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. 2018 Jun 11;18(1):18.
doi: 10.1186/s12898-018-0174-z.

A Synthesis of Ecological and Evolutionary Determinants of Bat Diversity Across Spatial Scales

Free PMC article

A Synthesis of Ecological and Evolutionary Determinants of Bat Diversity Across Spatial Scales

Franciele Parreira Peixoto et al. BMC Ecol. .
Free PMC article


Background: Diversity patterns result from ecological to evolutionary processes operating at different spatial and temporal scales. Species trait variation determine the spatial scales at which organisms perceive the environment. Despite this knowledge, the coupling of all these factors to understand how diversity is structured is still deficient. Here, we review the role of ecological and evolutionary processes operating across different hierarchically spatial scales to shape diversity patterns of bats-the second largest mammal order and the only mammals with real flight capability.

Main body: We observed that flight development and its provision of increased dispersal ability influenced the diversification, life history, geographic distribution, and local interspecific interactions of bats, differently across multiple spatial scales. Niche packing combined with different flight, foraging and echolocation strategies and differential use of air space allowed the coexistence among bats as well as for an increased diversity supported by the environment. Considering distinct bat species distributions across space due to their functional characteristics, we assert that understanding such characteristics in Chiroptera improves the knowledge on ecological processes at different scales. We also point two main knowledge gaps that limit progress on the knowledge on scale-dependence of ecological and evolutionary processes in bats: a geographical bias, showing that research on bats is mainly done in the New World; and the lack of studies addressing the mesoscale (i.e. landscape and metacommunity scales).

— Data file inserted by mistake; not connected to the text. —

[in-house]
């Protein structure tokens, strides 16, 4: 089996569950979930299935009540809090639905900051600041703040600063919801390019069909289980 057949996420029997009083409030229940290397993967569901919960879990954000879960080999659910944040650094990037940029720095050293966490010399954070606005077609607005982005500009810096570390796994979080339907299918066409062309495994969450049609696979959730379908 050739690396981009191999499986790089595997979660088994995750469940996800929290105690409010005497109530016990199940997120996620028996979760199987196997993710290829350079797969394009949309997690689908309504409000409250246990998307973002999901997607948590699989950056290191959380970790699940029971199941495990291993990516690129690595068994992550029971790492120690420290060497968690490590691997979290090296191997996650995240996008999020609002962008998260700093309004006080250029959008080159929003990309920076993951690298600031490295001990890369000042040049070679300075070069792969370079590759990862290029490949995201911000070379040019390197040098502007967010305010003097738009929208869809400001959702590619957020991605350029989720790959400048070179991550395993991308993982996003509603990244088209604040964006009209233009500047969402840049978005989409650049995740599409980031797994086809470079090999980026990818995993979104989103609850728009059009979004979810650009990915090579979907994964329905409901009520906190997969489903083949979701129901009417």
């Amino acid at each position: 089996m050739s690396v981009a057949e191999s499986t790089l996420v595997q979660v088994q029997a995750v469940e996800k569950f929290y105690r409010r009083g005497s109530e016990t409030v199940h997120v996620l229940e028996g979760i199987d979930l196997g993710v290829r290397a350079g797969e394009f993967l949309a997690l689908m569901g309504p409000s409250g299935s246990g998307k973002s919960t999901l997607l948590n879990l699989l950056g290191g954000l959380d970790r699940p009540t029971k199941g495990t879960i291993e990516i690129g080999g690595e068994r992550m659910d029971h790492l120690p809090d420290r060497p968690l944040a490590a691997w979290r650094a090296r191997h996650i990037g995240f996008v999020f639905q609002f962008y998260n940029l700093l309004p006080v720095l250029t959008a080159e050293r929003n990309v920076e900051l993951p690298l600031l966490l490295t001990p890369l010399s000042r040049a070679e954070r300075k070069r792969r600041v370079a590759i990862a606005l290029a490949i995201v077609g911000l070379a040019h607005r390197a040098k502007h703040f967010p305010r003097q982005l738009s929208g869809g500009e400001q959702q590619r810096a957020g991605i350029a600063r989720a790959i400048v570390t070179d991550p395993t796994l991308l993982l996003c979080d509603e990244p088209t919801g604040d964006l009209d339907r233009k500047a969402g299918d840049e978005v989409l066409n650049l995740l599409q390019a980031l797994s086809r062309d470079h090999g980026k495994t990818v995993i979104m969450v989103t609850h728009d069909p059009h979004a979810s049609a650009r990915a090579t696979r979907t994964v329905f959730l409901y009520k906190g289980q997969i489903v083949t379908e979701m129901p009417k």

Conclusions: We propose that it is essential to couple spatial scales and different zoogeographical regions along with their functional traits, to address bat diversity patterns and understand how they are distributed across the environment. Understanding how bats perceive space is a complex task: all bats can fly, but their perception of space varies with their biological traits.

Keywords: Chiroptera; Communities; Diversity gradients; Evolutionary history; Guild; Scale hierarchy; Spatial scales.


Fig. 1
Fig. 1
Air-space used by bats. Open-space species fly higher and further from ground obstacles; edge-space species fly across the vegetation edge and clearings; and, narrow-space species fly across the vegetation (Adapted from Kalko et al. [102])
Fig. 2
Fig. 2
Temporal patterns of bat diversification, which occurred more intensively during the Eocene. Family and common names as well as number of species in each family are associated with each tip of the phylogenetic hypothesis tree. Gray shades represent the current geographical distribution of extant bats (see legend in right-bottom portion) (Adapted from Simmons [23] and Teeling et al. [29])

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